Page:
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Chicken Spring Lake to Crabtree Meadow
On the Pacific Crest Trail overlooking Kern Plateau ...
0530-0645 Chicken Spring Lake (55°F; smoky, sprinkles in the night)
Shall we try the routine of getting up before the sun and hiking on the trail while it is still cool? I feel good; I love the morning. Irene is still suffering but tries not to "wear it." The smoke that covers everything is a little depressing. The Cottonwood Pass to Siberian Pass Trail Crossing segment of trail has some wonderful views to the south of the Kern Plateau but we cannot see anything today through all the smoke. It makes for lousy pictures as well. Sierra skies are supposed to be a perfect royal-blue not smoky brown-orange. I shoot a panorama just for the record anyway.
We see our first marmot, a kind of official welcome to the Sierra. Marmots are like guardians of most mountain passes. Related to the groundhog woodchuck and called a rockchuck this alpine species is known as the Hoary marmot. Supposedly they are social animals and live in large groups. We usually see singles; probably because, they are the sentries for the whole clan and are supposed to "bark" to warn others when there is danger like an eagle (never seen an eagle up here). Marmots aren't bothered by people; they commonly look to people for a handout.
The trail here is practically level but slow going through heavy sand. We are in an open forest with old avalanche debris, that is, boulders strewn all about. Much of the JMT could be considered avalanche territory, old and new avalanches. I suppose, there is an element of risk anytime you hike on a trail etched in the side of a mountain but you don't worry about avalanches getting you, much like you don't worry about being hit by lightning. And, somehow we think we can win the lottery?
I am a little concerned about water since we did not tank up first thing this morning. It is hot and dry. The first opportunity for water is a dry creek that once fed what is now a dry meadow. This is not promising. The next creek is dry as well. We must leave the trail and climb up two hundred feet and a third of a mile to a supposed permanent lake (pond). Fortunately, the pond is there ... just barely there. It is a good four feet low. This water situation is disconcerting so early in our trek. Theoretically, water is not an issue on the JMT since the trail was designed to follow the lakes through the Sierra (technically, however, we are not yet on the JMT). I knew our rainfall in San Diego was extremely low this year but I was not aware that the Sierra had such a dry winter also. Anyway, from here on out I am more careful with our water supply.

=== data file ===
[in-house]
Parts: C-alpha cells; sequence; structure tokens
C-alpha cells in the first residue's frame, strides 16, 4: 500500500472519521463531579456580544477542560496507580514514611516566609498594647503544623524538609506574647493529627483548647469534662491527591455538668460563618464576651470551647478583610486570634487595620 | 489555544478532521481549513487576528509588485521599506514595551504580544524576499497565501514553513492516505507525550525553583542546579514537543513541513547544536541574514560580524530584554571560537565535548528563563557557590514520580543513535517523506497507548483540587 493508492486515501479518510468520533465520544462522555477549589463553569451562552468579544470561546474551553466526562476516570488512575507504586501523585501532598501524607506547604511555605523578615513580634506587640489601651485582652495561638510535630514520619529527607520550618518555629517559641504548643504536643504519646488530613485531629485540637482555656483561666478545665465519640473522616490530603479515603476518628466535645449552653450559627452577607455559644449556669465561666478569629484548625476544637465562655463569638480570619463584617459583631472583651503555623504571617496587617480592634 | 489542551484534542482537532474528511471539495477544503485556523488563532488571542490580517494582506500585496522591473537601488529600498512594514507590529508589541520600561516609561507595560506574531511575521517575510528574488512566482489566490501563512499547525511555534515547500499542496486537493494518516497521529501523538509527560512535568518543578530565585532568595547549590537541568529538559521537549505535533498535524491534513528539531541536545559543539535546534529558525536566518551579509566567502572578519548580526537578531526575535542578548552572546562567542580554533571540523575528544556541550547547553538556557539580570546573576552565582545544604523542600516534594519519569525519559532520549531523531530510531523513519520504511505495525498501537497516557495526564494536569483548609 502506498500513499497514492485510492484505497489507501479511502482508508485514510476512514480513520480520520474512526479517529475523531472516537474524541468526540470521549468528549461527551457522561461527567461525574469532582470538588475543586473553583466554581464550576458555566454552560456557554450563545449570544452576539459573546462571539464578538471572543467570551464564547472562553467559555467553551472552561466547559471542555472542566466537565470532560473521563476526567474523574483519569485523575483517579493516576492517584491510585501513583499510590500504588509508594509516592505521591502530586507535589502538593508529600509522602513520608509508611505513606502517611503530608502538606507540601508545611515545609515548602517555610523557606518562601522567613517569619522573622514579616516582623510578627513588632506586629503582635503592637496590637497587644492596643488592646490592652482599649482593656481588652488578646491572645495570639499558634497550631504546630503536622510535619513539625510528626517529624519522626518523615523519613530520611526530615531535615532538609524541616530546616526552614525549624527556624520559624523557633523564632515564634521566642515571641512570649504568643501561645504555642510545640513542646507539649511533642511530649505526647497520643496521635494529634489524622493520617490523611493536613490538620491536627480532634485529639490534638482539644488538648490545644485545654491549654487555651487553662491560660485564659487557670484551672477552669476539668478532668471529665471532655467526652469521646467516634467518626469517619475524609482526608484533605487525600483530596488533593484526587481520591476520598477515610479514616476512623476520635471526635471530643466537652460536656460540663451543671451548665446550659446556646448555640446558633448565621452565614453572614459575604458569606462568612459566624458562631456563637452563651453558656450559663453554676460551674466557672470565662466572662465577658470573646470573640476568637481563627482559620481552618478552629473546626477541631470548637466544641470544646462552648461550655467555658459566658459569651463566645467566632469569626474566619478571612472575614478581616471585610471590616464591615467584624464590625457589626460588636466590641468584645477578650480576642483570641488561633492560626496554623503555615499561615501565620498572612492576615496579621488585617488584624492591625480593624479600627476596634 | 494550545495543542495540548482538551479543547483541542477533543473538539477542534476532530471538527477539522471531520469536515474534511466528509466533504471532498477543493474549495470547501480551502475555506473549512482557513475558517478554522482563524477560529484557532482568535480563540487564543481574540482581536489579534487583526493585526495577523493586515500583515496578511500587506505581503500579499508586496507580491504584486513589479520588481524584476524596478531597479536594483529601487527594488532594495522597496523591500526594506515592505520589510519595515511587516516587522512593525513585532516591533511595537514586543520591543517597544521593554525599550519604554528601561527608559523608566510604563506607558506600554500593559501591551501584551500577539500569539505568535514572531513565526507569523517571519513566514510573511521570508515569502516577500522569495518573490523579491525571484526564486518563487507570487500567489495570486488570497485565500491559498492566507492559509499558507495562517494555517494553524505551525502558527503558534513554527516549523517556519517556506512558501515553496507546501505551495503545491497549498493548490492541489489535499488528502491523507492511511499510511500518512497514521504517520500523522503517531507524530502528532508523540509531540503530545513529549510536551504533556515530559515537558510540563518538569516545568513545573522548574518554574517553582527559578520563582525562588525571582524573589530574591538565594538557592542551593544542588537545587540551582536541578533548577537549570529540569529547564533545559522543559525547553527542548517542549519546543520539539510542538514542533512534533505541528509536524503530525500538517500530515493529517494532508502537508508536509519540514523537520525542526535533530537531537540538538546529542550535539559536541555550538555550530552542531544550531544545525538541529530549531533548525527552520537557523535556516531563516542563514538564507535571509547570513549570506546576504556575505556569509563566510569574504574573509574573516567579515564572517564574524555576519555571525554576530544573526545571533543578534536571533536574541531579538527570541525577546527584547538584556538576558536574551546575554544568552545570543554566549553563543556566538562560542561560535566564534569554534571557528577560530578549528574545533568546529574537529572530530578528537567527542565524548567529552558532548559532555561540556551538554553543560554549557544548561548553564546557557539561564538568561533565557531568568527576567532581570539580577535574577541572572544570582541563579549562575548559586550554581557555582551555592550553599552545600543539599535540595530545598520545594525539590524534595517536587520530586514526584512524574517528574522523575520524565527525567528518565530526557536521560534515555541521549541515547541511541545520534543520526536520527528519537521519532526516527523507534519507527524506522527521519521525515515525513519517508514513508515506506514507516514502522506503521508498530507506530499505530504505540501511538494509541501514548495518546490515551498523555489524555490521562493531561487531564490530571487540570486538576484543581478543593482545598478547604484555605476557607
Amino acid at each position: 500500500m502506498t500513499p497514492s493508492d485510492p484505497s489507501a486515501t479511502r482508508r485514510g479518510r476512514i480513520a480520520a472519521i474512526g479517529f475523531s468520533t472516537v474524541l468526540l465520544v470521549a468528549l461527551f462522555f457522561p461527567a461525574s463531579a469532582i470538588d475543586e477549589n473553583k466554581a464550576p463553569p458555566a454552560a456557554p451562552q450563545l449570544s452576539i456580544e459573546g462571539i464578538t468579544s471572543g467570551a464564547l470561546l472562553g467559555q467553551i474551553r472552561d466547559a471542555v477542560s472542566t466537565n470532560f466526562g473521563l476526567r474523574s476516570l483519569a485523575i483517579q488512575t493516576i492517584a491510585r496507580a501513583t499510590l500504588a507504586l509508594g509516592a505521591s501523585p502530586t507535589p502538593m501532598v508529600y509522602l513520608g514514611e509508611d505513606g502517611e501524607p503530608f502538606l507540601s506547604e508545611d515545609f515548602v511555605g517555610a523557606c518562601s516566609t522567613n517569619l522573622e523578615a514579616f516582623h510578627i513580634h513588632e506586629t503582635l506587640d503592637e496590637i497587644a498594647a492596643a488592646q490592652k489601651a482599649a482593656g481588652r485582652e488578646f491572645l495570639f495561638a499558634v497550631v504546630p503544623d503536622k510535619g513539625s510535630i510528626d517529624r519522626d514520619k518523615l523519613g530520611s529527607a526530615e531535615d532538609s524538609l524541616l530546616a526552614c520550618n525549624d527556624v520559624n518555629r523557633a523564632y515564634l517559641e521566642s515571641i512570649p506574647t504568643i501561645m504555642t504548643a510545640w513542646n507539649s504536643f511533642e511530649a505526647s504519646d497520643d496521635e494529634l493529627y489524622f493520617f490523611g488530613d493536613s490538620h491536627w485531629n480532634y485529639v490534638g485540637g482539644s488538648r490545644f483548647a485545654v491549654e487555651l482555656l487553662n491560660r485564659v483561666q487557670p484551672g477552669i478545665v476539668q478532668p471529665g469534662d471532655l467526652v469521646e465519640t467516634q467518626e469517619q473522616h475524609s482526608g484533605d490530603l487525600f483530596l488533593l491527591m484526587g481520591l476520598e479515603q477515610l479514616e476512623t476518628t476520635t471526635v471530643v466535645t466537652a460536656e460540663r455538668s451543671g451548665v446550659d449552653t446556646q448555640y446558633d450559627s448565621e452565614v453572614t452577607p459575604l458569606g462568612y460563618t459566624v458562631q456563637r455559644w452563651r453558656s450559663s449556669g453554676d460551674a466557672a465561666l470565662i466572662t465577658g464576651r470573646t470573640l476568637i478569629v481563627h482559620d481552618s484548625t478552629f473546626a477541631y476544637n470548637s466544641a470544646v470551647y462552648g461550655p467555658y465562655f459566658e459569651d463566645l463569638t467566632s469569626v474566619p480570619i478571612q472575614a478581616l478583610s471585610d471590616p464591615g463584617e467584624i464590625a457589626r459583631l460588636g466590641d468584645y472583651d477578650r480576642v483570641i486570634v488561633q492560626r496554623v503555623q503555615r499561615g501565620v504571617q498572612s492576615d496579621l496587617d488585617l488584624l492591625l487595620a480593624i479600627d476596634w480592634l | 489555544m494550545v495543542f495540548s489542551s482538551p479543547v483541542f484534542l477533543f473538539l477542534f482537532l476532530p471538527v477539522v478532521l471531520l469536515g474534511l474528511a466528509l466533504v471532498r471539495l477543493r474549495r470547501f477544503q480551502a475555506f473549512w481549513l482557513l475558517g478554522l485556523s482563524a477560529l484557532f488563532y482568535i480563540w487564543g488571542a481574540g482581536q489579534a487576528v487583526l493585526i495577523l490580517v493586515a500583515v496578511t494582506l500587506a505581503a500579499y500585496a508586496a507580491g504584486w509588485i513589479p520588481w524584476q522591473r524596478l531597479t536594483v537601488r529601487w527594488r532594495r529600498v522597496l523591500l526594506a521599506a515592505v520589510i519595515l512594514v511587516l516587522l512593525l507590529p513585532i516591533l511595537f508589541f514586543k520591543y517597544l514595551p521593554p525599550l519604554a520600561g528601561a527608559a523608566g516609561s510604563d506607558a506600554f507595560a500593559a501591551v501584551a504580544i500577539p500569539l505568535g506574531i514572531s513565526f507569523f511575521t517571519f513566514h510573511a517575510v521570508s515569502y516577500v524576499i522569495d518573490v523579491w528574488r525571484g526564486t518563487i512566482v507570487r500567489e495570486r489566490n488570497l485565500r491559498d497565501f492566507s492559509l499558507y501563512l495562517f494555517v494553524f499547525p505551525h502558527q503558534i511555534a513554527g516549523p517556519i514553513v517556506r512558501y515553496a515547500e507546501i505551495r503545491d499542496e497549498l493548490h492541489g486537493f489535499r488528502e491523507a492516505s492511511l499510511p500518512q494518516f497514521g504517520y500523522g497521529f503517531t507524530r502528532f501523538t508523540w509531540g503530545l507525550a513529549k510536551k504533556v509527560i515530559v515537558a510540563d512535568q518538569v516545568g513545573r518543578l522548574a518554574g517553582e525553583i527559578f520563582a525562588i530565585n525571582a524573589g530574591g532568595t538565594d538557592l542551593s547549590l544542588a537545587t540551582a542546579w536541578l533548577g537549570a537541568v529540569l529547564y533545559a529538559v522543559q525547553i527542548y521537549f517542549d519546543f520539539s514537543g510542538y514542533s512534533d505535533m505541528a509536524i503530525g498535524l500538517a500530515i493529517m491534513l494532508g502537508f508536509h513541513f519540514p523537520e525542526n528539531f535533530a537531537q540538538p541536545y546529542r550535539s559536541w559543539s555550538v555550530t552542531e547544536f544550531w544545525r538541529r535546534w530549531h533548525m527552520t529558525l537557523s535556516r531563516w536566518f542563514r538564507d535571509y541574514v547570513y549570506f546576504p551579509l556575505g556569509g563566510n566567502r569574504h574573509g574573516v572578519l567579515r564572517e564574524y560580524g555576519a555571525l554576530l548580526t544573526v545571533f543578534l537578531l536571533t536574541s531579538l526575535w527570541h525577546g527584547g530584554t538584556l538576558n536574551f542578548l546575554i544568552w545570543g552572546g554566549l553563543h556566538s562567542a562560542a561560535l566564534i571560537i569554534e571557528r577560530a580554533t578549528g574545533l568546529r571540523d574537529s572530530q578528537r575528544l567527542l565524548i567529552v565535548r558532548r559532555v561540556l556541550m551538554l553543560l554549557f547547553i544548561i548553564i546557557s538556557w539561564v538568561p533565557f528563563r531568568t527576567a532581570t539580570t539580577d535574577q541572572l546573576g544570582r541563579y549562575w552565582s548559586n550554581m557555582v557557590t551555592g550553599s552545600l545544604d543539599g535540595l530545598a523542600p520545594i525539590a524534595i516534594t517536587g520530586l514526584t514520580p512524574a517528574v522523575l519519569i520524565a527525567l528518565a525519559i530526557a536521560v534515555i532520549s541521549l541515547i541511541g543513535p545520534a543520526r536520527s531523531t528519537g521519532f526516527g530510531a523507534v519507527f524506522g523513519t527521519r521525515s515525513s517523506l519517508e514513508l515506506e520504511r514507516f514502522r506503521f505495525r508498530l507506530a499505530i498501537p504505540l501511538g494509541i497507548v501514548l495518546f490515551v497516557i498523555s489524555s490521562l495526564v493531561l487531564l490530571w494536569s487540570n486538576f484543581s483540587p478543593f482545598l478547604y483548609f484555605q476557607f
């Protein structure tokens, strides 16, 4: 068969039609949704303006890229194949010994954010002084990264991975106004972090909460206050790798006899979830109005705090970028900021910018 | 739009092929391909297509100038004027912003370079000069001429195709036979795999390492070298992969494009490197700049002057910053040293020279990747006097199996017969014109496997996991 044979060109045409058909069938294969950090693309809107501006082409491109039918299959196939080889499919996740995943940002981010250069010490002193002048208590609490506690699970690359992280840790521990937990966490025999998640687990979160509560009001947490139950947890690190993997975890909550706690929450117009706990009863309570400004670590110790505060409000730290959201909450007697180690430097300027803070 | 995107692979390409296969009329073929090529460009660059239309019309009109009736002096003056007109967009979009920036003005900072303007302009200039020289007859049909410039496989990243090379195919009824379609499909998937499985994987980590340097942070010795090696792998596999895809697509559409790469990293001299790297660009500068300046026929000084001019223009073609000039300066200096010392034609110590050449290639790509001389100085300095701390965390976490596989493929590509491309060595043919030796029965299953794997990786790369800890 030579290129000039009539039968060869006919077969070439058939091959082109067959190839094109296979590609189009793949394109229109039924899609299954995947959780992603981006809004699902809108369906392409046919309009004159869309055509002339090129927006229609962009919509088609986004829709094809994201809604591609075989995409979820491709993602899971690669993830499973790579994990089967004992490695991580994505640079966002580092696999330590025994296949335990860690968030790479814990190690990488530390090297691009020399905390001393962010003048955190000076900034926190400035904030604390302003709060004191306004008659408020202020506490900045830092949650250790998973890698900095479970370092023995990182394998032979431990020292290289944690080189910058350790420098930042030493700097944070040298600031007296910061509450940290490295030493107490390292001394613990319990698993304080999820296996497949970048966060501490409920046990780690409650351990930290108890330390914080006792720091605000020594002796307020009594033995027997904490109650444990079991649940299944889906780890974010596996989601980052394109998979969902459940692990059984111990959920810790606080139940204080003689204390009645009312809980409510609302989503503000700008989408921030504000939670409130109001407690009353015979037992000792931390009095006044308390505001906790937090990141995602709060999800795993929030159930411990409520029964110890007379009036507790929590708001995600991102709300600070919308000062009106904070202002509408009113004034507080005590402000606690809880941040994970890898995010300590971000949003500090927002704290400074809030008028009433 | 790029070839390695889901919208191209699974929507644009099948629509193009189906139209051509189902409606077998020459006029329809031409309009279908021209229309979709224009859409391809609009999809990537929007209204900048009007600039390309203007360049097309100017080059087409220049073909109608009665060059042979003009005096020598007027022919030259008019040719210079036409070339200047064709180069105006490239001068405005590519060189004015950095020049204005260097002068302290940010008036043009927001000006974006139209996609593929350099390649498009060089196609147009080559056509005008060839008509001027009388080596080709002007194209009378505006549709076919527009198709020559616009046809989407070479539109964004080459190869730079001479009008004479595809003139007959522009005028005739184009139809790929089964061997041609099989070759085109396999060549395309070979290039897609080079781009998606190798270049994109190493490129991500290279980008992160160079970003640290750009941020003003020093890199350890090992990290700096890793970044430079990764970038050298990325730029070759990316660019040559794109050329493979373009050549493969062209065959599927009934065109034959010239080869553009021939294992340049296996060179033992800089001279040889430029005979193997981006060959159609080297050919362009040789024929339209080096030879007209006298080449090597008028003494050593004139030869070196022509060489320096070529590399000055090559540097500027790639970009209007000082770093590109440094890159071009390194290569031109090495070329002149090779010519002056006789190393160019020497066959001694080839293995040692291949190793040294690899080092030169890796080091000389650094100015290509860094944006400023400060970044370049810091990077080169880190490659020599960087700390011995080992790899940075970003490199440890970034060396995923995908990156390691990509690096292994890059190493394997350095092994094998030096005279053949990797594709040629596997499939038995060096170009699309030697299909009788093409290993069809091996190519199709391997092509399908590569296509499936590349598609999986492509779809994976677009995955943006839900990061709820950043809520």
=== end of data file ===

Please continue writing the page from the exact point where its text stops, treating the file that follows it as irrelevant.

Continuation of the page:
0815-0930 dry creek bed 36°28.406 / 118°15.202 - 11.3K' (70°F)
We rest and air our feet. A Clark's Nutcracker joins us. The Clark's Nutcracker is another telltale sign you are in the Sierra. We call the Nutcracker a John Muir bird since John Muir loved this species so much. They are large black and white birds who like to talk. Don't know what they are saying but they've always got something to say. This time it probably had something to do with our snacks or our smelly feet.
1000 Siberian Trail Crossing 36°28.727 / 118°15.202 (73°F)
First chance to check my calculated lat/long coordinates with an actual on-site reading. The latitude is off by 0.2 mile and the longitude is off by 1.1 mile. That is not too good if you were trying to find this place in a snowstorm (or a "smoke storm"). Fortunately, the smoke is not that thick.
We see the first "other" people on "our" trail and pass five with simple "howdies" all around. Puffy clouds begin to roll in. We continue down toward Rock Creek Crossing over a wide, flat, gently descending ridge of foxtail and lodgepole pine with scant view of surrounding mountains. My mind wanders with thoughts of what this trek is all about.